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Chapter 3: Hoi An
Follow us to the UNESCO World Heritage Site*. Walking around the old town, you visit the old houses of Tan Ky and Phung Hung, enter the the town's landmark, the japanese bridge, tour serveral temples e.g. the famous Phouc Kien Assembly Hall, be charmed by the colorful laterns at night and discover the 2000 years old Cham temples of My Son*.
* Link to wikipedia.org

Visiting Hoi An.

Hoi An was simply lovely. The street picture is very authetic, and since the ancient town center is closed for cars in the evening it is a peacefull and relaxing place. Hoi An has a lot to offer: besides its well preserved townscape it offers a varied bunch of cultural highlights like temples, assembly halls, old houses and museums and also a huge amount of great locations to recover, eat and drink. There are a lot of tailors: just point a picture in one of the fashion magazines they store - 24 hours later you can collect your choice - fitting perfect. So you can imagine: it is already very tourist-orientated. Only three miles away is the nice Cua Dai beach. From Hoi An you can do serveral tours, we went to the ruins of My Son - 1500 years old Cham temple, rediscoverd at the beginning of the 20th century, destoyed in the Vietnam war.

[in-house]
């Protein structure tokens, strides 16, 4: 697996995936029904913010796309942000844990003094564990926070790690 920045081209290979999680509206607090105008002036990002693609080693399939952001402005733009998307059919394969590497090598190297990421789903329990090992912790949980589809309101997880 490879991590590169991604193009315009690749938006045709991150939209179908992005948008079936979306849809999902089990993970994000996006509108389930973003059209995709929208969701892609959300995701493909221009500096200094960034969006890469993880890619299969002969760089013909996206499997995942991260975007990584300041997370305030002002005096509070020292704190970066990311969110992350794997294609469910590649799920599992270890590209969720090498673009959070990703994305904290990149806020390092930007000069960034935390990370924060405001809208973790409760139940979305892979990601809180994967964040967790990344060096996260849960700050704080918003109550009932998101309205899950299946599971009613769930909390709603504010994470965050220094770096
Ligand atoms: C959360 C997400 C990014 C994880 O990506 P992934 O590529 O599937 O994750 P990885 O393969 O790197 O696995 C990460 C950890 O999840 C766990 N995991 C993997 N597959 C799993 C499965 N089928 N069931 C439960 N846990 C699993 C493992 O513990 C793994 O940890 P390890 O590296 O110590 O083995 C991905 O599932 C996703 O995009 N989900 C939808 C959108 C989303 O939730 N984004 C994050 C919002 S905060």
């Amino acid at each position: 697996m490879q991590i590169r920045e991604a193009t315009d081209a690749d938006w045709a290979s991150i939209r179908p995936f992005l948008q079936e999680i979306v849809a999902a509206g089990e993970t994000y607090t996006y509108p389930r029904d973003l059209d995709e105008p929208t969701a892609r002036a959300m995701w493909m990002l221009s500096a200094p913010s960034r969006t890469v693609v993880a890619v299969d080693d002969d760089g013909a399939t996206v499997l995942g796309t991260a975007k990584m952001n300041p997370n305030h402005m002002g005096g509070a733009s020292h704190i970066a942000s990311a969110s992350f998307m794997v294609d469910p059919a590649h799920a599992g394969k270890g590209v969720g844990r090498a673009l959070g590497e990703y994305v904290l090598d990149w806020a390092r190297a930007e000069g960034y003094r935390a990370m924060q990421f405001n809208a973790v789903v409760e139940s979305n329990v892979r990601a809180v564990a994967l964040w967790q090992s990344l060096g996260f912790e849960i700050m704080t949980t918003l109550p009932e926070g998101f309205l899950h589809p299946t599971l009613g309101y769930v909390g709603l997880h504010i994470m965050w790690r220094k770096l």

We stayed in a very friendly guest house called Hoang Trinh Hotel, only a few steps away from the old town centre. A bit curious decoration style but very clean, great food and very, very nice and helpfull staff. We can definitive recomment it.

I am slightly concerned about the future of Hoi An. Since the numbes of tourists (like we were) will rise massively in the next years (number of tourists in 1997: 140.00; in 2007: more than one million;* upcoming years in the light of accomodation developement: unrateable) authorities have to take care that Hoi An will keep its charm. Not an easy job to do...

*Source: UNESCO

Streets of Hoi AnHoi Quan Phouc KienHoi An by night and paper lanternsMy Son Cham temple